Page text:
26: Day 7 - Short sharp pain for the executive Stu's blog Day 7 done. Billed as the shortest stage it was another tough one - possibly one of the toughest when you take into account how tired we are. 91 very hard miles, lots of very steep hills, a strong headwind and of course the obligatory rain. That said we were back at a respectable 5pm (a few hours before the cut off). Key highlights:- # first decent sleep for a few nights (I think the tiredness had really kicked in). Woke early as it was noisy (people are now trying to get to breakfast before all the food disappears). # Tune for this morning was Eye of the Tiger. Much more uplifting and got me off to a good start. Soon learned that our Borg collective had been wired up different today. I now had my happy head on - lucky given what was to follow. Tim - normally the cheeriest man in the world - was a downright misery. | # bad news at breakfast as we learnt that neither Peter or Simon could go any further. Subsequently learned James has also had to drop out. Real shame but don't underestimate what those guys have done often whilst carrying injuries. # my mood was however further brightened by the fact that a bacon and sausage bap was back on the menu (it does appear that if I were a car then my equivalent of diesel would basically be pork, fat and more fat). Each to their own, it certainly seems to rev me up!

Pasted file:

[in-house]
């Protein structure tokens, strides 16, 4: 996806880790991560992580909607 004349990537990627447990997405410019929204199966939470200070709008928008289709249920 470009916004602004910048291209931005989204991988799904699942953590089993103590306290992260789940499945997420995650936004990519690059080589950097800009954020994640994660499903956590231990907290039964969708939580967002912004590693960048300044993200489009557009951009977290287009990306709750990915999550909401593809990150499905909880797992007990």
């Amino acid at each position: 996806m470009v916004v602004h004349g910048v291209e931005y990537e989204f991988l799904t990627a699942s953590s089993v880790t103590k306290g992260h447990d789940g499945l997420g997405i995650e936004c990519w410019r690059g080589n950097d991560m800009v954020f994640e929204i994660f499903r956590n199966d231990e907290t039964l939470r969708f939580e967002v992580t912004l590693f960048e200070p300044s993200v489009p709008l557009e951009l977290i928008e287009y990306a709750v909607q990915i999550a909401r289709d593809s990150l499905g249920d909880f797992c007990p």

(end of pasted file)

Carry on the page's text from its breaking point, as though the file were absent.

27: # I set off with my two chaperones (Tim and Ash) on a cold miserable looking morning. Forecast wasn't great so I was in trousers for first time this week. Soon realised this was a mistake. Firstly because the rain decided to turn up much later than planned (indeed I did see the sun for a little while) and secondly because the constant climbing meant I was drenched in sweat by the first pit stop (31 miles). # The day was marked by the fact we were honoured by the presence of the Deloitte exec on this stage. Aside from Mr Hodge (who is a seasoned cyclist and rocketed round in no time) the rest of the exec seemed to be less cycle friendly (indeed Ash (I want to keep my job) has suggested that some of the kit on display had only just come out of the box). # the journey to pit stop 1 wasn't really that eventful (almost a nice change) and we were roared into the pit stop by a load of school kids who had taken a break from lessons to support us as we went through their village (nice touch). # Mr Sproul was in attendance at that first pit and we saw quite a lot of him from that point until around 25 miles from the finish. It was great to see him and the rest of the exec come out and support the ride. # The chatter at the pit stop was generally upbeat as the sun was out and the terrain had been pretty forgiving. However, dark whispers were circulating about heavy rain, high winds and big hills. We were also told that it was likely to be a rough night as Bath Racecourse is exposed to the elements. # It was at this stage that Ash mooted a sneaky hotel booking for the night. Sceptical (after all isn't that cheating) I agreed he enquire with his PA to see what options we may have. # We cycled on to mile 50 through some wonderful scenery (Forest of Dean) to the first of the climbs. Seasoned pros (what a laugh) we stopped at the bottom of the hill to fuel up on energy gel, water etc... to prepare for the ascent that was to come. I also decided that some of my layers had to come off and timed the old "dropping of the trousers" perfectly (just as Mr Sproul arrived in our lay-by). I am sure I must be the only partner who has done that to our chief exec! # The climb was tough (one of those long drawn out ones but it was also noticeably steeper) and it was a sign of things to come. As we began the descent the weather turned. It began to rain and the wind began to pick up. I still had my happy head on so nothing was too much trouble but the mumblings had already begun from Mr Lightfoot. # Steep descent into a beautiful Chepstow and time for a quick rest and a picture in front of the castle while we waited for Tim. We still drop Lightfoot for dead on the way down the hills but this time the descent was a proper racing one, long straights and sweeping bends, and I was clocking close to 40mph at times. Leaving Tim behind was not improving his mood, but once again my Geordie approach to life lifted the mood as I commented on the ruins of the castle and the damage to the local cathedral in the mode of Oz. "Looks like some serious $hit happened here lads." Ash cracked up and we carried on.